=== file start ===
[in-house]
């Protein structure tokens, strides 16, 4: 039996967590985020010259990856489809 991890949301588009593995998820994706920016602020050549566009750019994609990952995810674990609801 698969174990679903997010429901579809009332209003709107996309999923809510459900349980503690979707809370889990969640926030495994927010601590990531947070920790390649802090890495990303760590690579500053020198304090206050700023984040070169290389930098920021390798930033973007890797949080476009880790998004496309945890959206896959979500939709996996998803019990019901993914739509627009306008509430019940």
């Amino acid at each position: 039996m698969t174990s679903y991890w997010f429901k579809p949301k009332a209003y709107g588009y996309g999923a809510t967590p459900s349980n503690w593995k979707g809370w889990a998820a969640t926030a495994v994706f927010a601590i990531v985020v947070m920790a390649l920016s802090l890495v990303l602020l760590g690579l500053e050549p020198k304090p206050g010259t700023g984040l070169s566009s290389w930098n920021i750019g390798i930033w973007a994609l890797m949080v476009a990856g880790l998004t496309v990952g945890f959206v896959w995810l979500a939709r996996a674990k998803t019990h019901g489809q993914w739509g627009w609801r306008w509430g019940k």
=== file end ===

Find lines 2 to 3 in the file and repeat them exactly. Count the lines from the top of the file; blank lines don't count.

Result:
């Protein structure tokens, strides 16, 4: 039996967590985020010259990856489809 991890949301588009593995998820994706920016602020050549566009750019994609990952995810674990609801 698969174990679903997010429901579809009332209003709107996309999923809510459900349980503690979707809370889990969640926030495994927010601590990531947070920790390649802090890495990303760590690579500053020198304090206050700023984040070169290389930098920021390798930033973007890797949080476009880790998004496309945890959206896959979500939709996996998803019990019901993914739509627009306008509430019940």
């Amino acid at each position: 039996m698969t174990s679903y991890w997010f429901k579809p949301k009332a209003y709107g588009y996309g999923a809510t967590p459900s349980n503690w593995k979707g809370w889990a998820a969640t926030a495994v994706f927010a601590i990531v985020v947070m920790a390649l920016s802090l890495v990303l602020l760590g690579l500053e050549p020198k304090p206050g010259t700023g984040l070169s566009s290389w930098n920021i750019g390798i930033w973007a994609l890797m949080v476009a990856g880790l998004t496309v990952g945890f959206v896959w995810l979500a939709r996996a674990k998803t019990h019901g489809q993914w739509g627009w609801r306008w509430g019940k």